Its flashing neon lights, its abundance of restaurant options, its narrow cobblestone streets, the sensory overloading Jung-ang market, its riverside bike path, its street vendors, its plethora of aromas, its juxtaposing architecture, and its copious cafes, each somehow more perfect than the last.
As I sit here in a leather forest green tufted chair, surrounded by Edison bulbs, and sipping artisanal cold brew from a minimalist steel mug, the aromas of coffee and craft made chocolate, the smooth melodies of classical music, and the passerby’s outside my adjacent window, I’m reminded how amazingly lucky I was to be placed here. For years, I’ve dreamt of living in a place like this, a place with life, a place with action, all just steps from my residence. And while I never would have imagined that I’d find such a place in South Korea, my Daejeon neighborhood of Eunhaeng-dong is all that and more.
But, every now and then, the alleys feel a little narrower, and the buildings a little more obtrusive. The sky seems a little hazier, and the smells began to reek. The filth on the streets and inherently on my white converse begins to bother me, and my tiny studio apartments begins to feel confining. Two weeks ago, I spent an amazing day adventuring through the mountains, but since then, I’ve breathed only city air. So, when I woke up this morning, I had one goal in mind, escape to nature.
Halfheartedly, I typed “hiking in Daejeon” into my google search bar, already knowing what would come up. Gyeryongsan national park, a popular hiking destination at the northwestern edge of the city. But, I’d just done that hike three weeks prior, and in between the hour-long bus ride, the endless hordes of people, and the lack of options on the trail, I was in no hurry to return. I scrolled a bit further and found “Gyejoksan red clay trail”.
Again, I expected this result, as I’d come across it in my many months of predeparture research. And while it did seem a bit more unique than Gyeryongsan, it was also an hour away by bus, and I suspected it would be just as crowded. So, now 0-2, I adjusted my approach. Instead of trying to find an English post about hiking in Daejeon (a longshot), I pinched around my map in search of trails. Not five minutes later I’d found my target. With my camera bag packed, two waters, and a freshly purchased kimbap, I set out toward nature.
The hazy sky brought with it a gentle breeze, which spontaneously gusted much stronger. Dressed in black athletic pants and a long sleeve t, I was comfortable, if not slightly warm in the 53-degree temperature.
Down one street and a single left, not five minutes in, and I’d already found a point of interest. Stacked on top of a plethora of vibrant colored roofs sat a magnificent temple, with forest behind it. Reluctantly, I entered the grounds through a narrow opening in the front door. An older man, about 50 meters away, bowed politely and then continued tending to his gardening.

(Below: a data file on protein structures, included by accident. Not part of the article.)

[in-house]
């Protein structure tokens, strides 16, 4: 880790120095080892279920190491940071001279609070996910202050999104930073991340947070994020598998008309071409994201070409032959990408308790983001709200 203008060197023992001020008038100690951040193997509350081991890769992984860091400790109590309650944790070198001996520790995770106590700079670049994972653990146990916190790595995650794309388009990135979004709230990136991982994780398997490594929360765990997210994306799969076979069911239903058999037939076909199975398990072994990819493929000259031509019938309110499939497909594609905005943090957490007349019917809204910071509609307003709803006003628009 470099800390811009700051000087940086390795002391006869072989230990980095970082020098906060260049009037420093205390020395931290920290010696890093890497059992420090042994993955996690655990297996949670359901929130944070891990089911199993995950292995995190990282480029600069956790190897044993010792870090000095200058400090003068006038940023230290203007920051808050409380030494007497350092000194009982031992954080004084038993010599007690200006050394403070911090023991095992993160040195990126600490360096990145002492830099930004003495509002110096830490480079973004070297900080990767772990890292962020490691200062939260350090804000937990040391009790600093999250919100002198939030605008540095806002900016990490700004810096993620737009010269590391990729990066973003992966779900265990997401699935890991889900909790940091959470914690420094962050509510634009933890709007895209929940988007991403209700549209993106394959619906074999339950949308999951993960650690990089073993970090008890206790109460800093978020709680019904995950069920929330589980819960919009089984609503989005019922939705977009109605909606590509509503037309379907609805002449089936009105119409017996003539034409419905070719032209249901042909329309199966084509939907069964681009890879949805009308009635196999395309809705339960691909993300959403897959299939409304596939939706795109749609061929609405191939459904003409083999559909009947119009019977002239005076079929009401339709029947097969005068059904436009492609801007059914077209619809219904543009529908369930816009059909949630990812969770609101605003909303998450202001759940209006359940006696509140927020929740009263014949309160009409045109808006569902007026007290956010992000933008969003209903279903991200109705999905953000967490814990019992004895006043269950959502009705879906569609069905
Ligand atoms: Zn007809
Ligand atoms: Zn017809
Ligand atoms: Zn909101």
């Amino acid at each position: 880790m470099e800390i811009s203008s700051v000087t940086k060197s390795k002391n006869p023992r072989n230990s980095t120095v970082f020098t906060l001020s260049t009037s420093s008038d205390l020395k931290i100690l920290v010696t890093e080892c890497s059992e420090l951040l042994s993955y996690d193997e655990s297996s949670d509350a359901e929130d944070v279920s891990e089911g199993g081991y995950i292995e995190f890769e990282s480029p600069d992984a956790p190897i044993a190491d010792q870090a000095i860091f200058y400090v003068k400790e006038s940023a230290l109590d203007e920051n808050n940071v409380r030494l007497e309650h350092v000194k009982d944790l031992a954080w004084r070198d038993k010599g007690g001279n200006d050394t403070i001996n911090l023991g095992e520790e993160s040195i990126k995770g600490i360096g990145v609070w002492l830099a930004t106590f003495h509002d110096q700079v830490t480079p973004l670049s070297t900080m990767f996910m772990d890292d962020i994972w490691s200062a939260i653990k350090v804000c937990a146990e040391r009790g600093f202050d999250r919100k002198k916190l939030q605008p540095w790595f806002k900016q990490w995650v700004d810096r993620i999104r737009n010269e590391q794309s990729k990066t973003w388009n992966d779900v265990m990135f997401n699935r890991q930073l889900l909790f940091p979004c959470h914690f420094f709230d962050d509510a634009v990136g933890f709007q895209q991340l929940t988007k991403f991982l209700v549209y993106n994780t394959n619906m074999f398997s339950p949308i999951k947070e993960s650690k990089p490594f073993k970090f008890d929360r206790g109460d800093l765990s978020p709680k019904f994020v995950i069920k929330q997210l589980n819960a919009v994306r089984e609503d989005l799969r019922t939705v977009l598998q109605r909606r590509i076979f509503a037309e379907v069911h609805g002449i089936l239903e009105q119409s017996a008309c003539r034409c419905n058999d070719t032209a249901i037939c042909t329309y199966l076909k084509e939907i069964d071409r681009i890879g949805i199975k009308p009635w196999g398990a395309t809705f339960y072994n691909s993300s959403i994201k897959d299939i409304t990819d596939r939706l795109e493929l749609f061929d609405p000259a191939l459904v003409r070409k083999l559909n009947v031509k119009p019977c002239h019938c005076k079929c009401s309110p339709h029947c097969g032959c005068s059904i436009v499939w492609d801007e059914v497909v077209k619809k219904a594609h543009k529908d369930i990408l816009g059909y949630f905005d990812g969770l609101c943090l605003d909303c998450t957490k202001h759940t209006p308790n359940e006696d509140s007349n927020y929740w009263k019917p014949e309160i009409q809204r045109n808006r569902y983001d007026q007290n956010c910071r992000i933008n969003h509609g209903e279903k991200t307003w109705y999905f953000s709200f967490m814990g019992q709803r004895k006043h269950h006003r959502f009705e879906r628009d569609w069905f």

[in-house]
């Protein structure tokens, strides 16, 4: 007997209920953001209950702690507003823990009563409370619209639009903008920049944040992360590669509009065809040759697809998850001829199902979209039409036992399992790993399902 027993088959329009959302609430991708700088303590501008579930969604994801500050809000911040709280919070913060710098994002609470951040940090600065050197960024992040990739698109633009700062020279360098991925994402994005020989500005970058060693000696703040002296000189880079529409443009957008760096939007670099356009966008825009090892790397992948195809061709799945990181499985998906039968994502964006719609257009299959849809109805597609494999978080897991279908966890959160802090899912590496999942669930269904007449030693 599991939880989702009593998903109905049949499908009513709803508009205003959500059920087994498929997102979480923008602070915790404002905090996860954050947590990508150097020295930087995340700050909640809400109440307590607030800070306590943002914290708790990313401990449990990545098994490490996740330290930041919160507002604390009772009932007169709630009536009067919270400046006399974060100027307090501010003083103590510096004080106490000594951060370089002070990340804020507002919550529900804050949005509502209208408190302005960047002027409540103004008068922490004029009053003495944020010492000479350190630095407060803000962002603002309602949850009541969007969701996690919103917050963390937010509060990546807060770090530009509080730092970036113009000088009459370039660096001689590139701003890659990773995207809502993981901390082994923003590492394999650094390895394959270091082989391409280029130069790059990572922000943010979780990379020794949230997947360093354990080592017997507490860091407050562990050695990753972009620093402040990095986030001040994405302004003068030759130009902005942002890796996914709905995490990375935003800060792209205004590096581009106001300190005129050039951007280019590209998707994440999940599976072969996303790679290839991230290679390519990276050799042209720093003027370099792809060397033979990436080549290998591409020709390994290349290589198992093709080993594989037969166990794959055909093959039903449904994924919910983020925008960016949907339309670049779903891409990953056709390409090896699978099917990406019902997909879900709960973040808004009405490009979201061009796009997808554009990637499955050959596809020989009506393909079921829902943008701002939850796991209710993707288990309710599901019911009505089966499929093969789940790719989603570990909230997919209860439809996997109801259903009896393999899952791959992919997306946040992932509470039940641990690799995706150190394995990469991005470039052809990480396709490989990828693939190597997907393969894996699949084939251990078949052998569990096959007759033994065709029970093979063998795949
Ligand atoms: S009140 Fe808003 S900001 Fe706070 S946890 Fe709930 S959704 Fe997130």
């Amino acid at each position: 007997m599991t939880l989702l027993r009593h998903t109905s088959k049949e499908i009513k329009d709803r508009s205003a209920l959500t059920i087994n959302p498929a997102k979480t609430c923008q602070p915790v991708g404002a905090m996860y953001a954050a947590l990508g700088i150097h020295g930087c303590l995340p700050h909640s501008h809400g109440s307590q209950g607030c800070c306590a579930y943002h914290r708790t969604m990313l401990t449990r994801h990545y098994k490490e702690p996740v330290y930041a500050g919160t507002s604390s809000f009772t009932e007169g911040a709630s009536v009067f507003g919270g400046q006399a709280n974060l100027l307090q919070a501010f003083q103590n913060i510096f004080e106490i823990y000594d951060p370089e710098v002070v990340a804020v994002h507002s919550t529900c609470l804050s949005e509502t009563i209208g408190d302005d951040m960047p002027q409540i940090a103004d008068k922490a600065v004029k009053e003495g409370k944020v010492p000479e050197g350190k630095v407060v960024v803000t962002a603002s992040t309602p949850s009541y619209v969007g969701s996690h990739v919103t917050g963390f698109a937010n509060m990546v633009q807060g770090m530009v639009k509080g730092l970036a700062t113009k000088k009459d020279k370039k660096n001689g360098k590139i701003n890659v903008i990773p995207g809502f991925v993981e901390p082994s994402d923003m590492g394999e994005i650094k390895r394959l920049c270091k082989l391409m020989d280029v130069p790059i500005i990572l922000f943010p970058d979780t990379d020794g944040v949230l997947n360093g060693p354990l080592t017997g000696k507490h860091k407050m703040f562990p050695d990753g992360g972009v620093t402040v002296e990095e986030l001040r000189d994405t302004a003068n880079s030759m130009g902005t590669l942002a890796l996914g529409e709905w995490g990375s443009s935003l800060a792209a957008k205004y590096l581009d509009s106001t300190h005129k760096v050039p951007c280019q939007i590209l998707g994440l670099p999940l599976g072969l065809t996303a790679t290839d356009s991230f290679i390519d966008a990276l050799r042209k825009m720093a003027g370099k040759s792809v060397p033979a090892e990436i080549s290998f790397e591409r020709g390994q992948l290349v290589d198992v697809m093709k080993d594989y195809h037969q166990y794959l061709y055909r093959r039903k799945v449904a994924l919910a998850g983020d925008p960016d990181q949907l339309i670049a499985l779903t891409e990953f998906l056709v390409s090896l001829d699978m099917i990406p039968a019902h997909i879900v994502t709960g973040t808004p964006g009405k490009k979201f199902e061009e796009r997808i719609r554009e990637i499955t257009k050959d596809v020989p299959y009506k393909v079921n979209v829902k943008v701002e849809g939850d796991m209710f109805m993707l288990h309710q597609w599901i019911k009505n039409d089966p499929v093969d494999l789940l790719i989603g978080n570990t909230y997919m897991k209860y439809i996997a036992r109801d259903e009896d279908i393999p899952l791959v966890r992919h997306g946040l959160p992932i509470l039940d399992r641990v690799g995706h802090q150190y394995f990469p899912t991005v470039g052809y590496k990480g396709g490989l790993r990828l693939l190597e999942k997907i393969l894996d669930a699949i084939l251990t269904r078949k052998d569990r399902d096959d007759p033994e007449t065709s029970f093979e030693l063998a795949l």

At the entrance to the temple I stood, unsure if I should enter, when two welcoming old faces swung open the door and waved me in. In a pristine prayer room, I methodically tiptoed across the polished cherry wood floors, attempting to find the right angle to capture its rich beauty. A statue of Buddha, at its center, and a million finely detailed panels of color populated the space, as a warm afternoon light leaked in from the windows. “Back to the trail” I thought to myself.
In a relaxed state of mind, I ascended a hill behind the temple, catching new views of the city at every turn. At the top, I sat on a bench, overlooking the very school I teach at, just a few hundred meters away. Excited to make this a daily routine, I pulled out my phone to drop a pin, and realized that I’d only just begun.
Back down the hill I jogged and hopped across rocks and leaves, until arriving at one last road crossing. Into a narrow stairwell, engulfed by shanty structures, plagued by many decades of harsh Korean weather, subpar building materials, and the remanence of war, I stepped carefully to avoid fallen scraps of metal, and even some remaining barbed wire. Then, out of nowhere, a sign for the trail.
The first hundred meters or so where sketchy to say the least, as I snuck past two snarling dogs, and even more barbed wire. But, as the horns of the city faded into the rustling of leaves, the trail opened up into something magnificent. At several hundred meters above the city, I’d found an oasis.
A densely populated forest of tall pines, oaks, maples, and more, lined the trail, as it wound on endlessly. Around rugged boulders, and over steep inclines, it hugged the side of the mountain, offering breathtaking glimpses of adjacent peaks and sprawling city throughout.
About four miles in, I found another temple. And as I continued further, two more followed. Perched high above the city, in an anciently constructed lookout, I sat for a while, admiring the splendor of the scene, the gratification of the day, and the luck of my perfect placement.
Just two hours later and here I am. Showered and dressed, sipping coffee at yet another new favorite café. Outside the sky is dimming, and the lights are just beginning to glow. This is life in Eunhaeng-dong.